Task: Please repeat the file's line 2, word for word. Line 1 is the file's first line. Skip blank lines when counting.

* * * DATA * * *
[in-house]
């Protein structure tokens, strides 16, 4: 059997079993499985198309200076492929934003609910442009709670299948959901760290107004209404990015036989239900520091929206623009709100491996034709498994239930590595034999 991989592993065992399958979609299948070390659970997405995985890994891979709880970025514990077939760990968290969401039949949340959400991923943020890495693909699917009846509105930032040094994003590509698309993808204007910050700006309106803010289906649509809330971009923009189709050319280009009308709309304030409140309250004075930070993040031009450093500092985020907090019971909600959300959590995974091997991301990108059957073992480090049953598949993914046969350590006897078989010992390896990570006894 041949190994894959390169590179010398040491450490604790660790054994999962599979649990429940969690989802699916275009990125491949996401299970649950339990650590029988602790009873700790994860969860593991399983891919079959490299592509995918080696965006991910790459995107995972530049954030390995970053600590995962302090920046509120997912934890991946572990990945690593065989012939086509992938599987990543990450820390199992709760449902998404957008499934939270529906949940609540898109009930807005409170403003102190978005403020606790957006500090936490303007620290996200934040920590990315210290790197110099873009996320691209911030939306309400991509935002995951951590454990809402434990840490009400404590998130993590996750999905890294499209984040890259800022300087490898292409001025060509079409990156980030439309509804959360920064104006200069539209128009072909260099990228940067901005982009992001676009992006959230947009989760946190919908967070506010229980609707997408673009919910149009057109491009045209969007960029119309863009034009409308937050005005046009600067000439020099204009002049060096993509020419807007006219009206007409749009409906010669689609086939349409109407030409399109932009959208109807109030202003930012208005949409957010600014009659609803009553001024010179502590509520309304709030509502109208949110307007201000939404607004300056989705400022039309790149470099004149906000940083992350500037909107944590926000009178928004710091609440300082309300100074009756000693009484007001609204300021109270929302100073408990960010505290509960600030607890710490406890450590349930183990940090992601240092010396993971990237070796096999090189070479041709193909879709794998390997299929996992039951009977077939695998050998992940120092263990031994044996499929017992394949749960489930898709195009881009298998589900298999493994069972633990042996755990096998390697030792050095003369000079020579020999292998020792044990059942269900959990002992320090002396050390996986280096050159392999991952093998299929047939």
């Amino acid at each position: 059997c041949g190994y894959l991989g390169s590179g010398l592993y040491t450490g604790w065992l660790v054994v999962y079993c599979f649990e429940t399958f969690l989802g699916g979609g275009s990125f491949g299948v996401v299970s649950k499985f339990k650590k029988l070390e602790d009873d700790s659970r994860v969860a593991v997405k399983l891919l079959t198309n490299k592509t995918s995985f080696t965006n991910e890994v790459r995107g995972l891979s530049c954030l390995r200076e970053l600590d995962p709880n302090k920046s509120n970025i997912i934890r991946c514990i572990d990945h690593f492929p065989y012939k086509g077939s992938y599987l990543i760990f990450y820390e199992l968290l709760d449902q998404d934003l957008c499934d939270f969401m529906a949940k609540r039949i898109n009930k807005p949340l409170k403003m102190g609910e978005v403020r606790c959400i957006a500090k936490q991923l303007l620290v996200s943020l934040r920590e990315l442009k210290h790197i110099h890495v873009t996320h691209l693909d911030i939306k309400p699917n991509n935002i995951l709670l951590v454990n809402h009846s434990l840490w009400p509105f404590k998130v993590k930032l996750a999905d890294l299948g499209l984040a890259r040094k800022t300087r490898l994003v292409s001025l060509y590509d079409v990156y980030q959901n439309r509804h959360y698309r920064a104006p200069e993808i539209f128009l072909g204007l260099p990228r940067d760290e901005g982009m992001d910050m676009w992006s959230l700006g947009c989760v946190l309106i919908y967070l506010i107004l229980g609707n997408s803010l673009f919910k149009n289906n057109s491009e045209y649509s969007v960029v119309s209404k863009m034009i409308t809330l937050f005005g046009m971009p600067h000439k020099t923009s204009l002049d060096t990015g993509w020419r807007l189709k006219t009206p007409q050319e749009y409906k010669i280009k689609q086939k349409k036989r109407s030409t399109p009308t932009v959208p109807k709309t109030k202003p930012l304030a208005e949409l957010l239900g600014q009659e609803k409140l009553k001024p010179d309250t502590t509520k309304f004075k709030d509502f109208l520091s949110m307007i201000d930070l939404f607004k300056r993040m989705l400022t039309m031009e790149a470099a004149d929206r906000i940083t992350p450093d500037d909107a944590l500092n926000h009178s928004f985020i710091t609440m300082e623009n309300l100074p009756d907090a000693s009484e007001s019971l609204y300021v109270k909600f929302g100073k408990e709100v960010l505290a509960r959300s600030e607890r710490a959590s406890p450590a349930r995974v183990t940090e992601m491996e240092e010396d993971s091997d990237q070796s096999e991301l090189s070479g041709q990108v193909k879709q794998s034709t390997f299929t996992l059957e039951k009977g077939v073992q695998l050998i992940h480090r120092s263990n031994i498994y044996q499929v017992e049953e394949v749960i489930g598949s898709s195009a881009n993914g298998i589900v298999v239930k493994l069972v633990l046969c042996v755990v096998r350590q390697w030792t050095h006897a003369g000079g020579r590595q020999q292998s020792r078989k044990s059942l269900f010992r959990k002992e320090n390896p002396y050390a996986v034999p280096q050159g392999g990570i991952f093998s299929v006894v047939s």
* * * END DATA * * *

């Protein structure tokens, strides 16, 4: 059997079993499985198309200076492929934003609910442009709670299948959901760290107004209404990015036989239900520091929206623009709100491996034709498994239930590595034999 991989592993065992399958979609299948070390659970997405995985890994891979709880970025514990077939760990968290969401039949949340959400991923943020890495693909699917009846509105930032040094994003590509698309993808204007910050700006309106803010289906649509809330971009923009189709050319280009009308709309304030409140309250004075930070993040031009450093500092985020907090019971909600959300959590995974091997991301990108059957073992480090049953598949993914046969350590006897078989010992390896990570006894 041949190994894959390169590179010398040491450490604790660790054994999962599979649990429940969690989802699916275009990125491949996401299970649950339990650590029988602790009873700790994860969860593991399983891919079959490299592509995918080696965006991910790459995107995972530049954030390995970053600590995962302090920046509120997912934890991946572990990945690593065989012939086509992938599987990543990450820390199992709760449902998404957008499934939270529906949940609540898109009930807005409170403003102190978005403020606790957006500090936490303007620290996200934040920590990315210290790197110099873009996320691209911030939306309400991509935002995951951590454990809402434990840490009400404590998130993590996750999905890294499209984040890259800022300087490898292409001025060509079409990156980030439309509804959360920064104006200069539209128009072909260099990228940067901005982009992001676009992006959230947009989760946190919908967070506010229980609707997408673009919910149009057109491009045209969007960029119309863009034009409308937050005005046009600067000439020099204009002049060096993509020419807007006219009206007409749009409906010669689609086939349409109407030409399109932009959208109807109030202003930012208005949409957010600014009659609803009553001024010179502590509520309304709030509502109208949110307007201000939404607004300056989705400022039309790149470099004149906000940083992350500037909107944590926000009178928004710091609440300082309300100074009756000693009484007001609204300021109270929302100073408990960010505290509960600030607890710490406890450590349930183990940090992601240092010396993971990237070796096999090189070479041709193909879709794998390997299929996992039951009977077939695998050998992940120092263990031994044996499929017992394949749960489930898709195009881009298998589900298999493994069972633990042996755990096998390697030792050095003369000079020579020999292998020792044990059942269900959990002992320090002396050390996986280096050159392999991952093998299929047939």